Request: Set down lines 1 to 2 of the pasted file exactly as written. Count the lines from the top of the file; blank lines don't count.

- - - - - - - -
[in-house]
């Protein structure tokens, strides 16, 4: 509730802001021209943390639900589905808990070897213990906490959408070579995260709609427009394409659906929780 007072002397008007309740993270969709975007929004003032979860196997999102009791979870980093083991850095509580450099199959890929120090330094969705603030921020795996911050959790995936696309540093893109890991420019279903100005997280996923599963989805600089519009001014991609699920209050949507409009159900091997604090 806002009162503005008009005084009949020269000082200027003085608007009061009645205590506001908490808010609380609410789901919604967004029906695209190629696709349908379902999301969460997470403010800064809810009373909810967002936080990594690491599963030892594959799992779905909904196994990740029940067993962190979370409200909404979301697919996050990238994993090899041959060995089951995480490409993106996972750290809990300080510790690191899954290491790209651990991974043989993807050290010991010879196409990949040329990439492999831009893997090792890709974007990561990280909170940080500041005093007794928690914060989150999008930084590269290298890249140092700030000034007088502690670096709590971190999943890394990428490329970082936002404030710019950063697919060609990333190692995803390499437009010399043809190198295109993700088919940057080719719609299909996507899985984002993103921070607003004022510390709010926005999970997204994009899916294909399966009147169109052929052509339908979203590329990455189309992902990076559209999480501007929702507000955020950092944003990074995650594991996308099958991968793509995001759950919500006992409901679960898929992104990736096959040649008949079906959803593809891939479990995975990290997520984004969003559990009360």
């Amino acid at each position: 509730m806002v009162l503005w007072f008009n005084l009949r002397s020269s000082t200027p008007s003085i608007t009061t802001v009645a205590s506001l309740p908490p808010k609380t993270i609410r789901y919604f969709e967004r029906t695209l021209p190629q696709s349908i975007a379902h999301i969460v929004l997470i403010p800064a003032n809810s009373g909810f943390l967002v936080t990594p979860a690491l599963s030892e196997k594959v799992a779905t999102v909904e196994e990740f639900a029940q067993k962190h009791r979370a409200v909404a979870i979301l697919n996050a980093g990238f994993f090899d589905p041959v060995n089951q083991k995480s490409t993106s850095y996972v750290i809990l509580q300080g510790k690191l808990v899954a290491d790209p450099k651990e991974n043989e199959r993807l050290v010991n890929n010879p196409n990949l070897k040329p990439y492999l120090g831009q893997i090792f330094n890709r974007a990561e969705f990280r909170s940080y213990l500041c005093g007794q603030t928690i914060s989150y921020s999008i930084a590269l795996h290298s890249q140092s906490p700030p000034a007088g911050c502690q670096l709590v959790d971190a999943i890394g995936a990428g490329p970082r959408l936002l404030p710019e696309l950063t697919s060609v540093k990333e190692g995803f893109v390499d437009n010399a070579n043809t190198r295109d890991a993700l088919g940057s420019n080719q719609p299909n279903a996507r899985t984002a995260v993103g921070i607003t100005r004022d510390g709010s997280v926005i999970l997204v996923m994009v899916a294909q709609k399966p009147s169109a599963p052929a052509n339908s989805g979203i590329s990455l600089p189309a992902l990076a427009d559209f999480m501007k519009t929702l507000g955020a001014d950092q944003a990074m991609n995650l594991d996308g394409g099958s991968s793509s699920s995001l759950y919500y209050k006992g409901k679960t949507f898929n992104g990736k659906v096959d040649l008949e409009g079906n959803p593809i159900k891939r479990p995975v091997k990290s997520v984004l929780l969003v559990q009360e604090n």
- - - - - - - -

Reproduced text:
[in-house]
């Protein structure tokens, strides 16, 4: 509730802001021209943390639900589905808990070897213990906490959408070579995260709609427009394409659906929780 007072002397008007309740993270969709975007929004003032979860196997999102009791979870980093083991850095509580450099199959890929120090330094969705603030921020795996911050959790995936696309540093893109890991420019279903100005997280996923599963989805600089519009001014991609699920209050949507409009159900091997604090 806002009162503005008009005084009949020269000082200027003085608007009061009645205590506001908490808010609380609410789901919604967004029906695209190629696709349908379902999301969460997470403010800064809810009373909810967002936080990594690491599963030892594959799992779905909904196994990740029940067993962190979370409200909404979301697919996050990238994993090899041959060995089951995480490409993106996972750290809990300080510790690191899954290491790209651990991974043989993807050290010991010879196409990949040329990439492999831009893997090792890709974007990561990280909170940080500041005093007794928690914060989150999008930084590269290298890249140092700030000034007088502690670096709590971190999943890394990428490329970082936002404030710019950063697919060609990333190692995803390499437009010399043809190198295109993700088919940057080719719609299909996507899985984002993103921070607003004022510390709010926005999970997204994009899916294909399966009147169109052929052509339908979203590329990455189309992902990076559209999480501007929702507000955020950092944003990074995650594991996308099958991968793509995001759950919500006992409901679960898929992104990736096959040649008949079906959803593809891939479990995975990290997520984004969003559990009360």